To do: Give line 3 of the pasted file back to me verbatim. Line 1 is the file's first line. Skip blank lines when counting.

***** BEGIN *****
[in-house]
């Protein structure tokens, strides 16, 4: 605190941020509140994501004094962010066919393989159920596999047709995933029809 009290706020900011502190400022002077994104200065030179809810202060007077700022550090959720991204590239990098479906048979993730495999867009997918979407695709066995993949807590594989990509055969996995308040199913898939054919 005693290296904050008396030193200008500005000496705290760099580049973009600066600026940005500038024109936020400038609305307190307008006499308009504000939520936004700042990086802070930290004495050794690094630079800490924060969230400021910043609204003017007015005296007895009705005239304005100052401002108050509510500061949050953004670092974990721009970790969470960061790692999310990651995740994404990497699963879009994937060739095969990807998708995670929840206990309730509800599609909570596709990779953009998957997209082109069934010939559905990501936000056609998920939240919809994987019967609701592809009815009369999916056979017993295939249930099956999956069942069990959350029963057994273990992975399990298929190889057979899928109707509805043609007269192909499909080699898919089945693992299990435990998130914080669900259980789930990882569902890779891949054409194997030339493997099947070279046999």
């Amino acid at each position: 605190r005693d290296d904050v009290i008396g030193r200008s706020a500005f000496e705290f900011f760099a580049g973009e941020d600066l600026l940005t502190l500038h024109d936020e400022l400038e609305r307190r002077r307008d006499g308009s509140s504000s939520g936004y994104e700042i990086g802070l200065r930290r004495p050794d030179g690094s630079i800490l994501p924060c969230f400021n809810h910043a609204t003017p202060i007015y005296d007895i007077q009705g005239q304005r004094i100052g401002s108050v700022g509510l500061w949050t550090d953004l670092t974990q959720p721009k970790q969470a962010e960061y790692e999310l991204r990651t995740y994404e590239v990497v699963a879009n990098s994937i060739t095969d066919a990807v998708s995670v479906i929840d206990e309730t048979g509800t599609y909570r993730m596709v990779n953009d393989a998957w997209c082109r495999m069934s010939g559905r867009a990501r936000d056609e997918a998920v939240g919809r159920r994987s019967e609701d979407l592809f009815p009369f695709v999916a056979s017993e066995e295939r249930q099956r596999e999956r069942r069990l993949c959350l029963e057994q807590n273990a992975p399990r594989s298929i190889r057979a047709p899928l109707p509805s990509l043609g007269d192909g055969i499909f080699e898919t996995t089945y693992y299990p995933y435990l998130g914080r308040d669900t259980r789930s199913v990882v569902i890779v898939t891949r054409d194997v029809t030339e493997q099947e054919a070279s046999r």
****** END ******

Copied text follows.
């Amino acid at each position: 605190r005693d290296d904050v009290i008396g030193r200008s706020a500005f000496e705290f900011f760099a580049g973009e941020d600066l600026l940005t502190l500038h024109d936020e400022l400038e609305r307190r002077r307008d006499g308009s509140s504000s939520g936004y994104e700042i990086g802070l200065r930290r004495p050794d030179g690094s630079i800490l994501p924060c969230f400021n809810h910043a609204t003017p202060i007015y005296d007895i007077q009705g005239q304005r004094i100052g401002s108050v700022g509510l500061w949050t550090d953004l670092t974990q959720p721009k970790q969470a962010e960061y790692e999310l991204r990651t995740y994404e590239v990497v699963a879009n990098s994937i060739t095969d066919a990807v998708s995670v479906i929840d206990e309730t048979g509800t599609y909570r993730m596709v990779n953009d393989a998957w997209c082109r495999m069934s010939g559905r867009a990501r936000d056609e997918a998920v939240g919809r159920r994987s019967e609701d979407l592809f009815p009369f695709v999916a056979s017993e066995e295939r249930q099956r596999e999956r069942r069990l993949c959350l029963e057994q807590n273990a992975p399990r594989s298929i190889r057979a047709p899928l109707p509805s990509l043609g007269d192909g055969i499909f080699e898919t996995t089945y693992y299990p995933y435990l998130g914080r308040d669900t259980r789930s199913v990882v569902i890779v898939t891949r054409d194997v029809t030339e493997q099947e054919a070279s046999r």